A key takeaway from this year’s Adobe Summit is that if your business can capitalize on things that are out in the marketplace right now – sensors, mobile, social, wearables – you will be able to establish an immense competitive advantage and potentially radically shift your business model into something you may not even have conceived of yet.
Peeking into the crystal ball was Tamara Gaffney, Adobe’s chief Digital Index prognosticator, and Ray Wang, principal analyst and founder of Constellation Research, who hosted an enlightening session on Adobe’s latest insights and what they might mean to the marketer.
The Funnel is Dead
With the proliferation of channels and devices, today’s customer journey is increasingly complex – spanning mobile, social, online, offline, wearables, time and location to name just a few. As such, customer experience is no longer a linear engagement; it is now a “continuous continuum of customer experience happenings” that looks more like a 3D spatial map when all the data points are lit up rather than the traditional funnel of yesteryear.
To better understand the complexity of a customer’s engagement map and establish ROI on marketing spend, Gaffney’s advice was that Attribution Modelling should be a top item on an enterprise’s to-do list in the next two years.
Attribution is Key
Attribution is the process of identifying a set of user actions (“events”) that contribute in some manner to a desired outcome, and then assigning a value to each of these events. Marketing attribution provides a level of understanding of what combination of events influence individuals to engage in a desired behavior, typically referred to as a conversion.
In layman’s terms, attribution is determining exactly where people are coming in from (laptop, tablet, mobile, wearable and/or geolocation) and what is bringing them in (social, YouTube, referral, direct, email, organic search) and then using data models or algorithms to detect interesting patterns in engagement and conversion maps.
The Power of Attribution
While Gaffney’s advice is sound, each enterprise will have different requirements as to what they put into an attribution model. As Avinash Kaushik writes:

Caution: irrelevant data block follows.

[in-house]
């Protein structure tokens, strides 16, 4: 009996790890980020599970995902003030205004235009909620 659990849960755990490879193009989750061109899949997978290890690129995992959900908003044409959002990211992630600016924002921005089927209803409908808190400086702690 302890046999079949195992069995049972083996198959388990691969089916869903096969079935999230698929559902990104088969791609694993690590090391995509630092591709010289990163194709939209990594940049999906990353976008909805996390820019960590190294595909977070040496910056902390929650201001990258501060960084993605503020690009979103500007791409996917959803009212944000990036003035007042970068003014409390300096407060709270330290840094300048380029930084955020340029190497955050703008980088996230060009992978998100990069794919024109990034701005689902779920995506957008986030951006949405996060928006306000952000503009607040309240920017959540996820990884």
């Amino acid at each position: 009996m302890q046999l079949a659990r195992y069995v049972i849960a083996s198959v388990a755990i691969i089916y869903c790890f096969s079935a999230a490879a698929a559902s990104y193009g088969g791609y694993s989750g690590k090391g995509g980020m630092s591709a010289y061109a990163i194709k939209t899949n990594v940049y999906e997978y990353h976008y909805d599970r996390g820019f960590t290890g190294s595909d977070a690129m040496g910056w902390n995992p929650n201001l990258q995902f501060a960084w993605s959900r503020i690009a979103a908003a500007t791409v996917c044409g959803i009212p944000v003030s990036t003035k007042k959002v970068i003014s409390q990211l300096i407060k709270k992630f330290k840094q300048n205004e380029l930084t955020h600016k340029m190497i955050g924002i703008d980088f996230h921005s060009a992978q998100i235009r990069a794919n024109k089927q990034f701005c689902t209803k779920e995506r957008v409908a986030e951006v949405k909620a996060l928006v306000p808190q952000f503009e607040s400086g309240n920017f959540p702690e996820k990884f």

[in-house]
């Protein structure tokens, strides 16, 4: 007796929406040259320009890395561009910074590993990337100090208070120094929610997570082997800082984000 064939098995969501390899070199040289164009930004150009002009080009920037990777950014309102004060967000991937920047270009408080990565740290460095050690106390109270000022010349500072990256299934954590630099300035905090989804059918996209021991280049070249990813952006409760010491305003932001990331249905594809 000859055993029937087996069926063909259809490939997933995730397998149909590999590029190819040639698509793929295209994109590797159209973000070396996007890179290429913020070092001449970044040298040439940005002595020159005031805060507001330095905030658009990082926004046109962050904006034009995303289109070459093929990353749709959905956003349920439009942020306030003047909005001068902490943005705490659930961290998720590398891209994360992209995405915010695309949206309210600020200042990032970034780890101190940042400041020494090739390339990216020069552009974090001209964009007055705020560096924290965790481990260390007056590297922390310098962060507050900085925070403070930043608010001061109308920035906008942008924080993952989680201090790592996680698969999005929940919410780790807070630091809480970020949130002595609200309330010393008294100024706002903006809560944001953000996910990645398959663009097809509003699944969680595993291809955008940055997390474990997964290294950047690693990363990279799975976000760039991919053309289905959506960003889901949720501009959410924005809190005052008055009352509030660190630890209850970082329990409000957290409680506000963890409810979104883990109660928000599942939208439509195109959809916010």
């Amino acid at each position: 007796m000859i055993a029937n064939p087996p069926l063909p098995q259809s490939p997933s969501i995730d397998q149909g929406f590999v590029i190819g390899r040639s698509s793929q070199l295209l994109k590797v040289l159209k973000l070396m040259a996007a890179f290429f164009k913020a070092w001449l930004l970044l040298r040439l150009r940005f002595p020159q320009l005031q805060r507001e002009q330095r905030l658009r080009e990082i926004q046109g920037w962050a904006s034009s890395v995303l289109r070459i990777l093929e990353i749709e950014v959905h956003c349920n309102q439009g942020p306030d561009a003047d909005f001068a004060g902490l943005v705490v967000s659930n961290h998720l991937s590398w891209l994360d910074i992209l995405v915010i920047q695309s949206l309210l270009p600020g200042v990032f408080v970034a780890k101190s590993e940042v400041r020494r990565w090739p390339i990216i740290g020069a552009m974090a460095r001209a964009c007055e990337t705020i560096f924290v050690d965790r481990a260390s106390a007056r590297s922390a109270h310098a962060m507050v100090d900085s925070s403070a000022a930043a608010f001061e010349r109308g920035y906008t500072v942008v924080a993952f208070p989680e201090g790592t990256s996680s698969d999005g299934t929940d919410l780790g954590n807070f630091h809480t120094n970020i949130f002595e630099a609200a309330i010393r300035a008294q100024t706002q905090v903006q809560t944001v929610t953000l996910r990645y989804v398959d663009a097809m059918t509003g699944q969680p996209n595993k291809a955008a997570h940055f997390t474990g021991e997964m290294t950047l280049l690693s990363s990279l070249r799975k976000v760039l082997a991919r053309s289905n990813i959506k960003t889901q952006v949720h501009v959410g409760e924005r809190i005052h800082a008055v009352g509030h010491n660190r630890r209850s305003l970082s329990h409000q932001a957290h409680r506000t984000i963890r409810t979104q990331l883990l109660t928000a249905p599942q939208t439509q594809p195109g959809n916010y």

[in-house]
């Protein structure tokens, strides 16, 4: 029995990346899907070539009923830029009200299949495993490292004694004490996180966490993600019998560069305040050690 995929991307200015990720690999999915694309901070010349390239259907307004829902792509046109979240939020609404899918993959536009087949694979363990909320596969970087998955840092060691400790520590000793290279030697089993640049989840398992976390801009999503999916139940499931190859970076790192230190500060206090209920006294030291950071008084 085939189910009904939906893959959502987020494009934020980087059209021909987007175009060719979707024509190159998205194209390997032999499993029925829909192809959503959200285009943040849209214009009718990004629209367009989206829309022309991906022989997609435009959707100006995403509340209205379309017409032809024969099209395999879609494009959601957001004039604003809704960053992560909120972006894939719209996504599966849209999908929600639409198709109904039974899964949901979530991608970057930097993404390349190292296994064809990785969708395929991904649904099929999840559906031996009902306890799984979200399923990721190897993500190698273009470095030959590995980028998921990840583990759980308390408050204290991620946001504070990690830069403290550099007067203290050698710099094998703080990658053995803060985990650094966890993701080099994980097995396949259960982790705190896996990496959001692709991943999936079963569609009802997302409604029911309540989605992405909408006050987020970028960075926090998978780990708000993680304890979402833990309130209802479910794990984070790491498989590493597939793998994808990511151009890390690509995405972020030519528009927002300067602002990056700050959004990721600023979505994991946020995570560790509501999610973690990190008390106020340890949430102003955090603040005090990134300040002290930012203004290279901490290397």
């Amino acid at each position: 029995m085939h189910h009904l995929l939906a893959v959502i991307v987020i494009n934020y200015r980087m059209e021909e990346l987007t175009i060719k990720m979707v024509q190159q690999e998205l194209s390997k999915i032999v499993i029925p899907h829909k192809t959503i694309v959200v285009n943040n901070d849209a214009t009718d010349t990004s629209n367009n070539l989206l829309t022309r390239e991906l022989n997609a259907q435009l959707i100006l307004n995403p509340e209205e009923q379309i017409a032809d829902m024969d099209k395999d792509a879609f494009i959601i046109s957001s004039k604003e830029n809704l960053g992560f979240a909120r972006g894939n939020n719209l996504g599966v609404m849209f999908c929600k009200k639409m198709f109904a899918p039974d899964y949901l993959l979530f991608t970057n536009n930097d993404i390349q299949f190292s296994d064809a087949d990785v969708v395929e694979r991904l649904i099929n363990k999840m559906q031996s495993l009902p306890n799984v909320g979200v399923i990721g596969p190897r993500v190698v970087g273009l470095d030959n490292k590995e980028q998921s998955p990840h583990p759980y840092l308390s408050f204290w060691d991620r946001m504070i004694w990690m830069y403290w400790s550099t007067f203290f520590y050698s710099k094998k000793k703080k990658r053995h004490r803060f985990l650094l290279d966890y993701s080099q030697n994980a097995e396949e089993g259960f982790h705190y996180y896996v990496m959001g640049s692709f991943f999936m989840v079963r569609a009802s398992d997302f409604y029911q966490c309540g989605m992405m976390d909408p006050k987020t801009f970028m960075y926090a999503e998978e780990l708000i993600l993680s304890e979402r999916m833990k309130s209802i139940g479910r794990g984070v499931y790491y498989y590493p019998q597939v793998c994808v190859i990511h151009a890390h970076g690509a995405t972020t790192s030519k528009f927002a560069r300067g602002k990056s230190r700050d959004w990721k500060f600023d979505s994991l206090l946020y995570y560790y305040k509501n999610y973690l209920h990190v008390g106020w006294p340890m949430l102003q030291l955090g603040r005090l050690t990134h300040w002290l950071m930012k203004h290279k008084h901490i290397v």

There are few things more complicated in analytics than multi-channel attribution modeling. A lot of that is because of all the stuff we don’t know. There is lots of missing data. And as if that were not enough, there is lots of unknowable data.
Ultimately, attribution is going to come from multiple sources but some attributes are going to be more valuable than others. Knowing this might change your business models entirely and is the reason Gaffney lists it as a priority.
Changing Forms, Changing Behaviors
Adobe Digital Index also looked at how different interfaces and levels of connectivity were changing people’s behavior. Those who had a smartphone with a 5-inch-plus screen said they do more social media on their mobile phone now versus their tablet and they browse less on their tablets than they used to do because now they have a device that’s more connected.
Video to the Rise
Gaffney predicted video is becoming much more important to customer engagement, driven by sports viewership, bigger screen size with phablets and faster bandwidth speeds, with gaming console posed to be one of the biggest consumption platforms.
Gaffney’s advice for videos? Keep it under 2 minutes, even under 60 seconds to optimize for short attention spans, precious bandwidth and small screen size.
Prediction about the Internet of Things
According to both Gaffney and Wong, the Internet of Things is going to matter immensely. While the market for Google Glass is still exceedingly small, Adobe’s data shows it’s the fastest growing new device accessing web content, mostly for sports viewership.
Wang also offered some timely advice for those thinking about engagement strategies with beacons. He recommended businesses figure out which sensors they want to work with, what offers they want to put into place for people to respond to and at which points do they want to collect data.
Big Data: Real Time and Relevant
Wang counselled that the data beacons are going to bring in will provide the marketer with valuable information which can be leveraged to produce real-time mass personalization and contextual relevance. For example, a marketer can design an experience with specific content based on where the customer is because location comes into play.
However context is not only just about location or time variables. A marketer might also want to think about the existing relationship already in place with the customer: What is their previous purchasing history? Their average order value?
This data is going to change the way offers are served up, with “right time, real time” fully contextual offers becoming increasingly important.
It’s all about Big Data
Gaffney and Wang predicted that every business is going to come down to big data – the digital exhaust that people leave behind. All this metadata that is sitting there contains contextual clues that are essential to capture because this is what is going to help you figure out attribution, click through and conversion rates.
It is also the secret to improving your customers’ experience of your brand by allowing you to create a more frequent and more personal relationship with them.